Happy Holidays! Start A Collection In 2013
Posted on 12/27/2012
Winter and the holiday season are upon us and it’s time to bring the curtain down on another exciting year. For hobbyists it is also a time to reflect and appreciate their numismatic treasure.
There is a saying that old age is always 15 years from today and I was thinking how true that is. Fortunately in my lifetime I’ve seen, cataloged and priced most major US rarities as well as chronicling the week–to–week market for both US generic type coins and complete series. But coins are first and foremost a hobby, one that I came to love and has been an active part of my life for over 45 years. Serious collectors and other hobbyists have asked me don’t you get bored; haven’t you seen it all? My answer is no. While it may not be the cosmos, there is still so very much for us to learn and observe. For each US series, especially the earlier Federal type coins, there are so many varieties, so many subtle differences that it would take a lifetime of study to truly appreciate the nuances and idiosyncrasies that each coin and series reveals. Numismatists are a hardy lot. Once we have found a series or type of coin that we enjoy the hunt begins to either build a set, series or locate a nicely matched collection or accumulation. It doesn’t matter to a true collector. Based on budget or desire, the choice could be Flowing Hair Type, esoteric patterns, Morgan dollars, modern commemoratives or a registry set of Silver Eagles. Every coin and every series has its followers.
A series such as the ever popular Lincoln Cents never seems to go out of vogue. Probably every casual hobbyist or serious numismatist got their start attempting to fill a book of Lincoln head cents. We all encountered those immediate roadblocks with the 1909–S, 1909–S VDB, 1914–D. These coins were out of reach for most young collectors. At least for me my greatest early achievement along this series was purchasing a 1909–S Lincoln back in 1972 at a local coin show for $20. I had worked and saved for nearly three months to buy that piece. The coin was a strong VF, with lovely natural light wood grain toning. It was indeed a proud possession. I remember spending many hours gazing at the coin appreciating its wonderful state of preservation and how it must have been plucked from circulation perhaps sometime in the late 20s or early 30s, perhaps during the Great Depression, and was protected for numismatists such as myself to enjoy. The other key coins were obviously a challenge and were out of my league at that time. Actually, it was with this series that I got my start in this hobby. Please forgive me as I wax nostalgic.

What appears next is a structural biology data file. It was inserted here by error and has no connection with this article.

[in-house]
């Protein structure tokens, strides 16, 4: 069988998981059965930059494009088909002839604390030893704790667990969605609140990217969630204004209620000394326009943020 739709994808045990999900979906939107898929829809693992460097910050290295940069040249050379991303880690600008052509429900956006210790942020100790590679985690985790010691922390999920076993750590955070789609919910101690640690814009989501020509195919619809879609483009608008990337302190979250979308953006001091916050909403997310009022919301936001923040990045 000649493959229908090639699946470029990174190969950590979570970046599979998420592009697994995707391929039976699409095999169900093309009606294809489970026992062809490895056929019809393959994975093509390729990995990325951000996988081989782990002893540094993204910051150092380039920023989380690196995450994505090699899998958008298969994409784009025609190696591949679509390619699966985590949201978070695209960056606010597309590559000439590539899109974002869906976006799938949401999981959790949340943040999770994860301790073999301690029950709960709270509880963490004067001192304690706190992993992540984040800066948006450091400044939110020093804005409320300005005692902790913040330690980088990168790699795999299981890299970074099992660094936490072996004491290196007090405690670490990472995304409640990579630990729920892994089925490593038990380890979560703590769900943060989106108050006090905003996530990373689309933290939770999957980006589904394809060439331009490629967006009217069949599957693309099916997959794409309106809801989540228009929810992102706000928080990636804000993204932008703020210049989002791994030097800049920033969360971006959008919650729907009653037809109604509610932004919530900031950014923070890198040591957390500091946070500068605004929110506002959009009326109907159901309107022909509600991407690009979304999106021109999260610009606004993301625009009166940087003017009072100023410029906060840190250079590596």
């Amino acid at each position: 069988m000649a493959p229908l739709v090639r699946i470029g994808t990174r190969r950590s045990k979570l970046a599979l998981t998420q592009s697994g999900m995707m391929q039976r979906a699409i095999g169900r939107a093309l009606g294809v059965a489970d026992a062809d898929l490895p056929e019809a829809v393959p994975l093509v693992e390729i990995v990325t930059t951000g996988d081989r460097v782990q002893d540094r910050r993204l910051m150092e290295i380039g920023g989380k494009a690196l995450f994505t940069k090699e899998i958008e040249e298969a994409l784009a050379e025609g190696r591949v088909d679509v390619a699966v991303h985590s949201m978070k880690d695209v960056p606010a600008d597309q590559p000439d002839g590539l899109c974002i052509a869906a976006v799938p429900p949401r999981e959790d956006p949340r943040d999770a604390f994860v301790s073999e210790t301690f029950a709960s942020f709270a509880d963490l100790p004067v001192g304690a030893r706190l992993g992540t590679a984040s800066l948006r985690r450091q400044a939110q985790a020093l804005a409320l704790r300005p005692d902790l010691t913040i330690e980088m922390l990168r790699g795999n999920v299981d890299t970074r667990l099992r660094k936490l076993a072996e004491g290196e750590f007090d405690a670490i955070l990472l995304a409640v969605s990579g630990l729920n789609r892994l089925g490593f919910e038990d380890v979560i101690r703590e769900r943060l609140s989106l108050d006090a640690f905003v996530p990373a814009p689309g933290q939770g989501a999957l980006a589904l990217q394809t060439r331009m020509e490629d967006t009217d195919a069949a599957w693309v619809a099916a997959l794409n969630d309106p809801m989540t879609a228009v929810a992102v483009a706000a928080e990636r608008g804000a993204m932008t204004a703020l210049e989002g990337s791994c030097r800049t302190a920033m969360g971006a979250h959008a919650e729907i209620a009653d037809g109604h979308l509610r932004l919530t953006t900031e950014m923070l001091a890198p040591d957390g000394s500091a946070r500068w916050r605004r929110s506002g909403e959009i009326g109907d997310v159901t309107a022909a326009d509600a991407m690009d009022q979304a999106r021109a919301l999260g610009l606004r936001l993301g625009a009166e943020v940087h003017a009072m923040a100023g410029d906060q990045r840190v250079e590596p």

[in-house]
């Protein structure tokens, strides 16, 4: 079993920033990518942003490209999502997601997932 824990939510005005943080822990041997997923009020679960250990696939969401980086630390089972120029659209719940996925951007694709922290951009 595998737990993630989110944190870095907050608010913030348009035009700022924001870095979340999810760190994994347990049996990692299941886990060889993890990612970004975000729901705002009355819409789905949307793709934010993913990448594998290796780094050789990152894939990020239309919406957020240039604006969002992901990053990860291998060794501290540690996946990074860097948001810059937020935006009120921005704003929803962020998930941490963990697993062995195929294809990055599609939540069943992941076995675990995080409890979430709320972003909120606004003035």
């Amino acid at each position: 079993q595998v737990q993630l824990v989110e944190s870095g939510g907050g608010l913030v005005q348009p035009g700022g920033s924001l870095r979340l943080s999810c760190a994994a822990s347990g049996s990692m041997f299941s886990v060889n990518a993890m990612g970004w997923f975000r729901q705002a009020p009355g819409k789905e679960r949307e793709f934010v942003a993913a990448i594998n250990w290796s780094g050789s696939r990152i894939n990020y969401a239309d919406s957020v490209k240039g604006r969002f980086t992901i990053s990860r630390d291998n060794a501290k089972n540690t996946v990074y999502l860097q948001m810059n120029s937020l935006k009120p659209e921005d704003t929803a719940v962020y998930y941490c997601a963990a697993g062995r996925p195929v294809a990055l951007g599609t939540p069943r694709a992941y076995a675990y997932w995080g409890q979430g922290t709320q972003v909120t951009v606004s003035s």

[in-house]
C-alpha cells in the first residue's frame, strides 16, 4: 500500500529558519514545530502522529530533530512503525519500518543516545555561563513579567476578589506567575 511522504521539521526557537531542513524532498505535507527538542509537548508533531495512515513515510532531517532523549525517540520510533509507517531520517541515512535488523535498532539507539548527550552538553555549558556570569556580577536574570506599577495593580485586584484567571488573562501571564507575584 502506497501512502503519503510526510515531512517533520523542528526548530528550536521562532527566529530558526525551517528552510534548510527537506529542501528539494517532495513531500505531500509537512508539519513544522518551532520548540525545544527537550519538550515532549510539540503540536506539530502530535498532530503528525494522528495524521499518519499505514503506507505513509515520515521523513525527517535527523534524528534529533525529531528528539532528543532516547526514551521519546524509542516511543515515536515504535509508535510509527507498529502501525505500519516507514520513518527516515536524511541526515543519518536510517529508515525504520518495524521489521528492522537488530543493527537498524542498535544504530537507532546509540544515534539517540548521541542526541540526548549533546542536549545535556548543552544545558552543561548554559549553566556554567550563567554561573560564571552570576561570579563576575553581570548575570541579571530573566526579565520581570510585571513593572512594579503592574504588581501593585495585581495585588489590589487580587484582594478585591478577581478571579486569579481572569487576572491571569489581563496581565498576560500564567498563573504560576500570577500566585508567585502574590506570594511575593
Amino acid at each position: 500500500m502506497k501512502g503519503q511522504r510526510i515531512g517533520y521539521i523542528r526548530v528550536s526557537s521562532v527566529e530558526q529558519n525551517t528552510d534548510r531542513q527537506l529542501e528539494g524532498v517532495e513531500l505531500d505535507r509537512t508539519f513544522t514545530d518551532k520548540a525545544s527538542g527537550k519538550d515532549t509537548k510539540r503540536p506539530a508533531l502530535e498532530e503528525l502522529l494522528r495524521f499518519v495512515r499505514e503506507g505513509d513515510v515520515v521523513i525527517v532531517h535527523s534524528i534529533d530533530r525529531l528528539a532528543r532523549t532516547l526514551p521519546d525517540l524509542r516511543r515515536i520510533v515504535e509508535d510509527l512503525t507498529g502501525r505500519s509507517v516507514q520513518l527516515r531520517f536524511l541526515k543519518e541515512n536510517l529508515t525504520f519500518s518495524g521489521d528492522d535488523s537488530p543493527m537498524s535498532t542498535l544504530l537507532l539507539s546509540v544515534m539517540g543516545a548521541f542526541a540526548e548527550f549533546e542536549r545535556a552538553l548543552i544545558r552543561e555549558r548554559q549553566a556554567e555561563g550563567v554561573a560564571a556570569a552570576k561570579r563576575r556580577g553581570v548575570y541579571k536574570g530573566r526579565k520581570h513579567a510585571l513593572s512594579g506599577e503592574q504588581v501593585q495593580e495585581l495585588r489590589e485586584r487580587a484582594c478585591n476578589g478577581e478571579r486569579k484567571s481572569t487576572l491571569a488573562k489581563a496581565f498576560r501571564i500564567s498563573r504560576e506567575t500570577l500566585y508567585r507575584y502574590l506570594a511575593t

It was the summer of 1966 when I was 9 years old. My mother summoned me and my older twin brothers from our rooms interrupting an otherwise carefree summer vacation day of doing nothing for a project. My mom, who had been a waitress for many years, had saved all of her tips and placed the coins in a large glass Lincoln figural decanter. She relayed to us that she had heard about a certain 1955 Lincoln penny that she was intent on locating and was certain that she had received one of these coins in change and placed it along with all the other copper coins in that great glass container.
I remember the container was huge; it came up to my waist. There must have been thousands of coins in that thing. Mom the eternal optimist, instructed us to look for a 1955 penny with a “blurry date.”
She then proceeded to pour all the Lincolns out on our slightly spiraling staircase that overlooked our living room. My brothers, Mom and I then began to search through piles of coppers. I quickly found a 1955 and asked mom if that was it. She took a glance and said no. My brothers weren’t having much luck either and after about 3 hours in a hot humid house in mid–July every coin I picked up looked blurry. We all spotted 1955 dated coins but not the right one according to Mom.
I was about halfway up the staircase and there was still a considerable pile of change in front of me to go through. During my search I located many coins that were dated in the 20s and 30s; even a couple of those worn down Indian Head pennies all of which I thought were neat and set them aside in another pile. I excavated another 1955 coin from the hoard of never ending copper and I gave it to my mom. After examining it she said, “That’s it, you found it!”
Well, I was glad that I found it and this exercise had come to an end. My brothers and I then went outside to play for a while. As usual my Dad came home around five o’clock. My Mom went out to meet him as he was getting out of the car. After a brief exchange my Dad said, “Come on kids, come on and get in the car.” With that my brothers and I promptly piled into the back seat of the blue and white Mercury. We were a bit excited, hoping that we would be heading off to get an ice cream or some other type of treat on that warm summer night. However, after a 15 minute drive Dad parked in front of an old gray building down by the waterfront in Portsmouth, New Hampshire. My brothers and I looked at each other miffed as to why we were here. Mom and Dad got out of the car and gestured to us to come out. We followed them across the street and entered a shop. I remember as we opened the door a little bell signaled our arrival. As we ventured in we were greeted by a musty smell, similar to an old basement. My brother John eloquently summed it up when he said, “This place really stinks!”